Engaging all students in active, thinking, reading is vital. Dr. John Guthrie describes engaged reading as "a merger of motivation and thoughtfulness," and that is a perfect place to begin. Centering reading around student interests, motivation, and self-concept is how we give every student a reason to read.
Being motivated and thoughtful about reading starts with read-alouds. In fact, Lucy Calkins (The Art of Teaching Reading) calls engagement in the text "the single most important habit we need to model in read alouds." Read-alouds easily lead to think-alouds, student-driven conversations. They also are critical for reaching reluctant readers who need practice in activating thinking without expending all their energy translating squiggles on the page.
Even the simplest texts can encourage active engagement. Guide students to
You also can engage students by:
Knowing/respecting who they are. When teachers lose sight of individuals and their potential, engagement suffers. Understanding different learning styles, interests, peer interaction, and motivation can move students from passivity to an active, stimulating approach. Give students active roles in setting expectations and purposes to help them connect to text.
Integrating real world experiences into learning. One study Dr. Guthrie conducted -- Does Concept-Oriented Reading Instruction Increase Strategy Use and Conceptual Learning From Text -- found "that reading instruction, when embedded within a hands-on science curriculum, increased reading comprehension, strategy use, and problem solving in third and fifth graders."
Mesmerizing them daily with a story. Use picture books, a guest speaker, and print news or Internet articles to spark learning. A short read-aloud can invite children to examine print, discuss the words and ideas in a book, and relate them to the world beyond. Marilyn Jager Adams says, "At its best, sharing books provides a way of delighting children both in texts and in their own capacity to explore and learn from them."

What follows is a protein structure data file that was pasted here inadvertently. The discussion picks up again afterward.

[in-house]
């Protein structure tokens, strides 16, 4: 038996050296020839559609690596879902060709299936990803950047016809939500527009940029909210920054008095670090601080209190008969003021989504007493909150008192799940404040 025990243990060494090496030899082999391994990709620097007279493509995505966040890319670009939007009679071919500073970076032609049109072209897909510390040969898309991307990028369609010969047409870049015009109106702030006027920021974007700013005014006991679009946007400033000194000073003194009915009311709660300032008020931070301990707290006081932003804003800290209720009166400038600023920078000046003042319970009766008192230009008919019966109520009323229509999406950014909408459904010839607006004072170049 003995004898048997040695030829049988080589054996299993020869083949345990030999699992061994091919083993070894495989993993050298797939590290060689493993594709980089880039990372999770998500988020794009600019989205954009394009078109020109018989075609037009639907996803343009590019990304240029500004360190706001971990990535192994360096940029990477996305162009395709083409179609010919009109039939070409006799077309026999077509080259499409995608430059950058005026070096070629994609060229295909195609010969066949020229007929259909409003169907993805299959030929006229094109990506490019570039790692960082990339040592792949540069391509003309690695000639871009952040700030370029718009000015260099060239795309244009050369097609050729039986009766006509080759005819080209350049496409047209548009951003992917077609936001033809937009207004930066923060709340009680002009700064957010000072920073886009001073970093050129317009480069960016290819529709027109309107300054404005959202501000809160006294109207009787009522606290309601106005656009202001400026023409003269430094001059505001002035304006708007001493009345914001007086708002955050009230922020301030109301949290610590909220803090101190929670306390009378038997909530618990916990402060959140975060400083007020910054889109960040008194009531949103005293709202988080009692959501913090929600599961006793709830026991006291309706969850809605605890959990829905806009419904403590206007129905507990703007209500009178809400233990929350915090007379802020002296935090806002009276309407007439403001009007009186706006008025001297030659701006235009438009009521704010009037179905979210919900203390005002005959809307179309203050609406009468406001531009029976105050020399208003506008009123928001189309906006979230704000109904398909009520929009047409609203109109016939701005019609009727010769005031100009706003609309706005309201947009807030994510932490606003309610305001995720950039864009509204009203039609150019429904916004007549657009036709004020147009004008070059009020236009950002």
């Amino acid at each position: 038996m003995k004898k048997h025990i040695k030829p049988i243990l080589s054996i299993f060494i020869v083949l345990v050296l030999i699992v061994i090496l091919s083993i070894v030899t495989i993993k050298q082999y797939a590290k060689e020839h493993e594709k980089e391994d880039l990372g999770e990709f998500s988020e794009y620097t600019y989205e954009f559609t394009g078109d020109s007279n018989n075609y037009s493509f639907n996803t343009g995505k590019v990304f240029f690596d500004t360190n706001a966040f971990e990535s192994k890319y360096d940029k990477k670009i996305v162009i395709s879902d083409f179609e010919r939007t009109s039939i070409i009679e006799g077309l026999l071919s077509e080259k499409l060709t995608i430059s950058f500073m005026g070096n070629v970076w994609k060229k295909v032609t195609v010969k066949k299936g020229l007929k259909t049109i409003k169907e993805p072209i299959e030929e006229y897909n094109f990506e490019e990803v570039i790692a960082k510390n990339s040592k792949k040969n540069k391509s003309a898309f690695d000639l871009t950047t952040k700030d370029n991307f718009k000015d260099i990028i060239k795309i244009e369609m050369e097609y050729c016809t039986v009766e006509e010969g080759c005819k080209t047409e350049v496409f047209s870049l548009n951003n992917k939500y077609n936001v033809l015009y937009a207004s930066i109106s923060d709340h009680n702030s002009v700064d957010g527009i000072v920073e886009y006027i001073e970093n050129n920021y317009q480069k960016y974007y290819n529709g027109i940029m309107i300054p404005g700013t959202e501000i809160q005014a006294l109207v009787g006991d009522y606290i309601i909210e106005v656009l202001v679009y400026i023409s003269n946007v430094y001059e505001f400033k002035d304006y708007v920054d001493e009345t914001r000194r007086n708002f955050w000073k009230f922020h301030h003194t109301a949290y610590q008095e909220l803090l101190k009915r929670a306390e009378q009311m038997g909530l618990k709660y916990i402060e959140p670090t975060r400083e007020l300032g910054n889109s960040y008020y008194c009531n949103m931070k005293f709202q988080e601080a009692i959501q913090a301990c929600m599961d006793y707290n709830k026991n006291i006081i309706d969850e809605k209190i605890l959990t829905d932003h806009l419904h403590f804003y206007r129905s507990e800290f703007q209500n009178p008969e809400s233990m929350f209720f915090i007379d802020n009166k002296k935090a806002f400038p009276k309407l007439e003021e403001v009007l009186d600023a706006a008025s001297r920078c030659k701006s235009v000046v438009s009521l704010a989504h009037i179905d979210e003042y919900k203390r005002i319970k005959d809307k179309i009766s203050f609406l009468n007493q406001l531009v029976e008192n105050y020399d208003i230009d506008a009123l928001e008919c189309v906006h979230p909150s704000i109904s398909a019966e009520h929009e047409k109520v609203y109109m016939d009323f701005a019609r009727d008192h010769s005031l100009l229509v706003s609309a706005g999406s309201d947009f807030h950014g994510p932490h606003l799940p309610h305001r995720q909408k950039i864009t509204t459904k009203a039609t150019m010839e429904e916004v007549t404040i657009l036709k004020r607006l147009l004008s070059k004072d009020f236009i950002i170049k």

Being an engaged teacher. If teachers are engaged, students will mirror that enthusiasm. Use such think-aloud strategies as prediction and one called "stop, ask, fix" as Jeffrey Wilhelm suggests in Improving Comprehension with Think Aloud Strategies. Don't think computers are a substitute. Even Phil Pflaum, writing for an education technology magazine, T.H.E. Journal, emphasizes an equation of "Kid + Computer + An Engaged Teacher = Learning. In other words, the teacher, not the computer, is key."
Lucy Calkins is the perfect model for teaching engaged reading. She suggests making a dramatic break from simple knowledge acquisition, and taking children to higher thinking levels (analysis and evaluation) -- and she tells us just how to do it.
Can't we simply say, "Can we talk about the reactions the children in this book had to the main character?" and then back out of the conversation -- leaving space for students to comment and elaborate on one another's comments -- instead of acting as masters of ceremonies?
Let students become a stronger part of conversation. At first, simply encourage them to talk to anyone sitting nearby. After a few weeks, assign them to sit beside the same read-aloud partner each day. Long-term read-aloud partnerships allow children to say things like, "You know how yesterday you said such and such? Well, it's happening still," or, "It's the same as before!"
Before long, you'll be able to pause at a key section of the text and look at the students, who'll note the signal and get knee-to-knee with partners. The room will erupt in conversation. After a few minutes, you'll simply resume reading aloud or reading in pairs as voices subside."
That is engaging children in reading at its best.